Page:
Politically incorrect western officials now quietly suggest the eastward expansion may have been a mistake.
EU policies aimed at transforming the eastern area have stalled, while the continent’s southern flank continues to fester and requires immediate attention.
The next EU budget will probably be less favourable towards the poorer east, and expenditure will be tied to respect for the rule of law.
As the EU elections approach, the Brussels bubble is focused on the future make-up of the European parliament. According to some pundits, MEPs from anti-establishment movements may seek to derail or slow down European legislative processes. To put it simply, they will want to rock the boat. But no matter how well the motley crew of Europe’s populists does at the polls, the traditional big-tent parties will more or less hold. No, the real threat to the European project lies elsewhere, in the national capitals.
The rise of a Eurosceptic Italy has become a rallying point across the continent. In France, Marine Le Pen is trying to ride the wave of discontent that started with the gilets jaunes (yellow vests). In Austria, Heinz-Christian Strache’s Freedom party is exploiting blue-collar frustration over welfare payments supposedly lavished on foreigners in the country. Europe’s north-south divide is another obvious problem: many southern Europeans feel disillusioned with an EU that they, rightly or wrongly, perceive as a German or “northern” construct. They instinctively fall back on the nation state, which gives opportunities to cynical national leaders to present themselves as a bulwark against overbearing Brussels — think of poor Greek pensioners who were told it’s the evil Troika that is bringing about the misery, not the elites who had misruled the country.
But let me turn to a reality I know better — that of central Europe, whose discontent and malaise has not only a national dimension but a regional one, encompassing the post-communist countries. I see their estrangement from the mainstream as a more serious threat to European unity than disjointed populist movements. Why? Because central Europe is still markedly different from the rest of the EU — politically, economically and, most of all, culturally.
A new EU approach for the regulation of the single market (industrial policy, and more social rules adopted through qualified majority voting) will challenge the low-productivity, cheap-labour, dirty-energy model of central Europe.
It’s hard to deny that divisions between so-called old and new member states are growing. Back in the 1990s and 2000s, inevitable east-west tensions during membership negotiations were softened by the importance of the “geopolitical moment” for people who’d brought the iron curtain down. Pope John Paul II spoke about Europe finally breathing with two lungs again. How quickly the mood has changed. One widely held belief is that post-2004 immigration made the British turn bitter about EU membership. Politically incorrect western officials now quietly suggest the eastward expansion may have been a mistake. Meanwhile easterners believe they are sentenced to second-class status for ever — and that belief has become a self-fulfilling prophecy.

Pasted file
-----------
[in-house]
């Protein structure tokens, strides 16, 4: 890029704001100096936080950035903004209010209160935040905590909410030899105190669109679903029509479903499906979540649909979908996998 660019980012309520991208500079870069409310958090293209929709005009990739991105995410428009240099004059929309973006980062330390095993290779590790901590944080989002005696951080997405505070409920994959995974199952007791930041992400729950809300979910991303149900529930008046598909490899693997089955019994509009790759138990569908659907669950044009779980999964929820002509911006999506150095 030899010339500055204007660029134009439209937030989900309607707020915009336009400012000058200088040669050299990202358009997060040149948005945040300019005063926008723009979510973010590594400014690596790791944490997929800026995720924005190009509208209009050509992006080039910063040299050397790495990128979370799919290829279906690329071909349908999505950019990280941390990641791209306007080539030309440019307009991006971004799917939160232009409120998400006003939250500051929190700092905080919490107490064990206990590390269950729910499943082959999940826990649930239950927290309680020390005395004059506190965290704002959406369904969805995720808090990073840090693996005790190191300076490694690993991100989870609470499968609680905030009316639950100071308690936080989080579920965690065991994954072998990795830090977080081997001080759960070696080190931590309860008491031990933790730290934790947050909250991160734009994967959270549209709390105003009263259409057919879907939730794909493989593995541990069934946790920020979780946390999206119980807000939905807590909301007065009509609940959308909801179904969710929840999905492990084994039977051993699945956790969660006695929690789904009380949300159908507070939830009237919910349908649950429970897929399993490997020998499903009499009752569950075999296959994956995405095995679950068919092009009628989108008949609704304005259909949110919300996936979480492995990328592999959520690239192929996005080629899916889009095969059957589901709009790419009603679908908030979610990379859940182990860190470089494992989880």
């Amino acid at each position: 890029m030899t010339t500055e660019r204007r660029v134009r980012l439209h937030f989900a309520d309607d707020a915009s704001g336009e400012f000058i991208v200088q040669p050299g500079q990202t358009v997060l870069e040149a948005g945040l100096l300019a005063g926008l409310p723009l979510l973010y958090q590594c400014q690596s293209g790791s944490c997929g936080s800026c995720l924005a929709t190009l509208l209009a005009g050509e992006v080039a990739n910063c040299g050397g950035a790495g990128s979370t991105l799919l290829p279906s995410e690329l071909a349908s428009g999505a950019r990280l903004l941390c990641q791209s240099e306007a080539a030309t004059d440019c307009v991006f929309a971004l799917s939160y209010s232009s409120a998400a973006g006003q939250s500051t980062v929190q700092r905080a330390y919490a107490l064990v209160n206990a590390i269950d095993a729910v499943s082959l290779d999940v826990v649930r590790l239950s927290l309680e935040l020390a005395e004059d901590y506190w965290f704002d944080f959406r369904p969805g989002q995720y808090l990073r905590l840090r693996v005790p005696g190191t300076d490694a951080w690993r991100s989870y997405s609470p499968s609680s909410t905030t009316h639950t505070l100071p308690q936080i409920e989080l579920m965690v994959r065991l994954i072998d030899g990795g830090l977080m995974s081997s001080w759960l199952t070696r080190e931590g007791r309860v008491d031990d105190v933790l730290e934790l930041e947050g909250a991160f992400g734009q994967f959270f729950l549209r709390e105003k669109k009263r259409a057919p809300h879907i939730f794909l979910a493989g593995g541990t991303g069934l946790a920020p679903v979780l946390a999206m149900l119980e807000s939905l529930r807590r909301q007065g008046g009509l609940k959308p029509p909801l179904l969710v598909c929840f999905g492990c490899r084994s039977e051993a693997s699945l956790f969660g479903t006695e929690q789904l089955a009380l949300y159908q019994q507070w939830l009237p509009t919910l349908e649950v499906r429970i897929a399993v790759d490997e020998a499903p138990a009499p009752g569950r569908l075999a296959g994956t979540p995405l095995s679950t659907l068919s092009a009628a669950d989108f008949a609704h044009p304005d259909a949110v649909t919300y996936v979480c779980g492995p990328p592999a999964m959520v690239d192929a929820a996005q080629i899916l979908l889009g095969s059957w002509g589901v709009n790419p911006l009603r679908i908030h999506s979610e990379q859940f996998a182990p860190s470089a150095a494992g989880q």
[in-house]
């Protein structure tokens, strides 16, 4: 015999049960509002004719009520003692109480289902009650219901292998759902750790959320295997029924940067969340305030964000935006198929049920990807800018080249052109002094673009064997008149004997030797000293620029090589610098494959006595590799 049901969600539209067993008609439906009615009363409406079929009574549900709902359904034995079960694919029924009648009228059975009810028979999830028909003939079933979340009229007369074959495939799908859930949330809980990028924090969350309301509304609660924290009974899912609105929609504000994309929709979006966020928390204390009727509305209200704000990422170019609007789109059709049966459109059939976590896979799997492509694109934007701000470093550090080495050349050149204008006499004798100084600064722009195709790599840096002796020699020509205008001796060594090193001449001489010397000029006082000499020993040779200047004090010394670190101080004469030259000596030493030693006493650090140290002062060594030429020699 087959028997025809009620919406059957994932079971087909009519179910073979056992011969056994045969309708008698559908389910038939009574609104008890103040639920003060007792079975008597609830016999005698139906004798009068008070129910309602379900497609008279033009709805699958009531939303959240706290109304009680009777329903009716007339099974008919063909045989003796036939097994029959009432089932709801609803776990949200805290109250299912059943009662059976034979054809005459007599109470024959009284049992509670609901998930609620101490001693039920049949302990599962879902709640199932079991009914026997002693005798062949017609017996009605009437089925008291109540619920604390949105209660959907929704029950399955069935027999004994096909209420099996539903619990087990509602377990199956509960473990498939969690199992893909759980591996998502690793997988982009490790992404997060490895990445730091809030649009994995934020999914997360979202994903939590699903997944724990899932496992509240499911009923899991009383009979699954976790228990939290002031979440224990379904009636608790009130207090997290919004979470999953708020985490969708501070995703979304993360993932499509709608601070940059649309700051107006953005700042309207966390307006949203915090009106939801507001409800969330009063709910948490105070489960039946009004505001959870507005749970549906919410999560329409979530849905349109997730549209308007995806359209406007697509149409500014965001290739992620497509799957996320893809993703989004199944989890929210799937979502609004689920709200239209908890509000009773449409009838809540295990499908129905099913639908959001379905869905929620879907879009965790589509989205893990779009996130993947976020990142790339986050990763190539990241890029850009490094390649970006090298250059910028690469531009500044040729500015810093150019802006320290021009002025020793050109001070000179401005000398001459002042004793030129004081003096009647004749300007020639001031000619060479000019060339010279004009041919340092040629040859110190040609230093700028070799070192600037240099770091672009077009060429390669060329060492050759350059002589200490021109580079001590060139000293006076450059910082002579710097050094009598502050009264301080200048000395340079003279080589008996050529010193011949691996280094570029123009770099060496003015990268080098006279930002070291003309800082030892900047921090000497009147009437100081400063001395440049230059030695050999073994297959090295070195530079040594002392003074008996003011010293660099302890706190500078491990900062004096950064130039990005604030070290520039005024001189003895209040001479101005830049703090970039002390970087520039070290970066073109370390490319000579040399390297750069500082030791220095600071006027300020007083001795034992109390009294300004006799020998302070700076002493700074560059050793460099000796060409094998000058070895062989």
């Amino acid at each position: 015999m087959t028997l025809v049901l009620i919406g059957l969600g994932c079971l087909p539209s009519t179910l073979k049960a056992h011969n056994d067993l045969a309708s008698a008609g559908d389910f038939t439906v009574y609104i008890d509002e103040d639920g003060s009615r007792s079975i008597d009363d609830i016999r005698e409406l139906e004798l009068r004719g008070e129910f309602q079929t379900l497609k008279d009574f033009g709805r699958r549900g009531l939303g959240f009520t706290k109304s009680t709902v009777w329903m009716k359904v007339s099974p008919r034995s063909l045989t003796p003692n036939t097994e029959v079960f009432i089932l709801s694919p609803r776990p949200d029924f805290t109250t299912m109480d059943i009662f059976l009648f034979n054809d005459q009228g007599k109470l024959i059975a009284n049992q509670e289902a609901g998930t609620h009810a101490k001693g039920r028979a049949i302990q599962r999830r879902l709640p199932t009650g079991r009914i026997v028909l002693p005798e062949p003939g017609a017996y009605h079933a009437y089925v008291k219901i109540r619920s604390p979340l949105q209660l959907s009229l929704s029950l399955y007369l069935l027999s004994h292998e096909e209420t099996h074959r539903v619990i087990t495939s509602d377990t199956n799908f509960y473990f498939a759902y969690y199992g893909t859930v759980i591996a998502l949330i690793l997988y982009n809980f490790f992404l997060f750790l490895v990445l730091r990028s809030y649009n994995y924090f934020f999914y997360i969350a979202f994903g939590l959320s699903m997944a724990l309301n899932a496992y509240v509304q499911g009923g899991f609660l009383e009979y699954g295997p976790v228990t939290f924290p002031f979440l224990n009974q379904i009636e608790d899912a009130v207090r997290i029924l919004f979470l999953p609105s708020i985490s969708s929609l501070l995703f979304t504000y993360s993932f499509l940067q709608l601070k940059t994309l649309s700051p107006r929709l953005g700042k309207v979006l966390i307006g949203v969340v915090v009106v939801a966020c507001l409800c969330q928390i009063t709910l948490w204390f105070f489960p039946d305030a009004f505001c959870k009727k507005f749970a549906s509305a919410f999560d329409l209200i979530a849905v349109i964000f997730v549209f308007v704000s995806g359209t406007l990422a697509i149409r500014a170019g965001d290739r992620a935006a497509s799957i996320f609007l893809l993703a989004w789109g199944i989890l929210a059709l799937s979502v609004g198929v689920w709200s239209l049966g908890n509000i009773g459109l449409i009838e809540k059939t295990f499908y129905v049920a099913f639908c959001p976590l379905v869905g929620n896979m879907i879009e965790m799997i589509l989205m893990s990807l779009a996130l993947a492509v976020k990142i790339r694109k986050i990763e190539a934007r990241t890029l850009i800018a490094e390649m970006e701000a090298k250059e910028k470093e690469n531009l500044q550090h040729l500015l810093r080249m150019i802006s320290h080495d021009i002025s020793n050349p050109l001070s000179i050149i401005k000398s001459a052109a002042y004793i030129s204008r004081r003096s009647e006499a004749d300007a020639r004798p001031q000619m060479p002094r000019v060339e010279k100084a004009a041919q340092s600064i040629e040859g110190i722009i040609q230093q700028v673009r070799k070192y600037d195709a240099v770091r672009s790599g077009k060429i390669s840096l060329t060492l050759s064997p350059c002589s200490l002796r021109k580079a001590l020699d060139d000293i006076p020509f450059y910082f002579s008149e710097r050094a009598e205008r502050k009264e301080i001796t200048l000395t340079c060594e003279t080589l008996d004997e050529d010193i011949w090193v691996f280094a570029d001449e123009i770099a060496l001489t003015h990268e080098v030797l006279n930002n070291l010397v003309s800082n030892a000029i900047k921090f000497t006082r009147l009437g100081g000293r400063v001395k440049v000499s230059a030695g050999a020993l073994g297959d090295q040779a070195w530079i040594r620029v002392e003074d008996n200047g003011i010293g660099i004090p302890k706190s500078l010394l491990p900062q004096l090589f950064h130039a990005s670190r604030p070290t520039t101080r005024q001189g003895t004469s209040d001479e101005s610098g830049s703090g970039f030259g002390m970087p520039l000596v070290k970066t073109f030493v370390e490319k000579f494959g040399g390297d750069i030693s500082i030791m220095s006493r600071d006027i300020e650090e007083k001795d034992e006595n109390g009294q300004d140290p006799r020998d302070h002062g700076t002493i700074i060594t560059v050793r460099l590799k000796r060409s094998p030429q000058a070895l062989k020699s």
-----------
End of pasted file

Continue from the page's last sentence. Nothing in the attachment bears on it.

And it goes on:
What went wrong? Changing laws, institutions and standards was always going to be easier than making mindsets align. Throughout the immediate postwar period, communist societies had been on an entirely different trajectory — missing out on the trente glorieuses era, from 1945 to 1975, of prosperity, secularisation, postmodernism and the maturation of democratic institutions.
The self-imposed isolation of central Europe will continue. Leaders in countries such as Poland and Hungary showcase their own specific “visions” for Europe but know full well they aren’t feasible or realistic. They are also less self-assured, hence their anxieties about Muslim immigration or leftist internationalism. The mood on both sides will continue to deteriorate. Italy’s downward spiral will preoccupy France and Germany more than the sulking central Europeans will. The next EU budget will probably be less favourable towards the poorer east, and expenditure will be tied to respect for the rule of law. A new EU approach for the regulation of the single market (industrial policy, and more social rules adopted through qualified majority voting) will challenge the low-productivity, cheap-labour, dirty-energy model of central Europe.
EU policies aimed at transforming the eastern area — Ukraine, Moldova, Georgia — have stalled, while the continent’s southern flank continues to fester and requires immediate attention. All these trends can be handily exploited by politicians looking to earn brownie points with voters.
The consequences will be almost immediate. The EU commissioners nominated by some central European governments will abrasively Eurosceptic. Don’t expect the next president of the council or parliament to be from central Europe. Bureaucrats from the east already face more difficulties joining the ranks of the EU external action service or commission, especially at higher levels.
This may make for a bleak picture, but in the longer term there are reasons for optimism. Central European societies are definitely pro-EU. The populist wave in central Europe could easily subside, as quickly as it came the chaos of Brexit has opened many people’s eyes as to what the reality of being outside the EU might be. While there is no single solution to the east-west divide, one commonsense recommendation for all would be to keep calm and carry on, rather than yield to the temptation of excluding any member state, however aggravating its government may be. Thirty years after the reunification of the continent, the job is far from finished.
— Guardian News & Media Ltd
Jakub Winiewski is a Polish political analyst and director of the Slovakia-based GlobSec Policy Institute.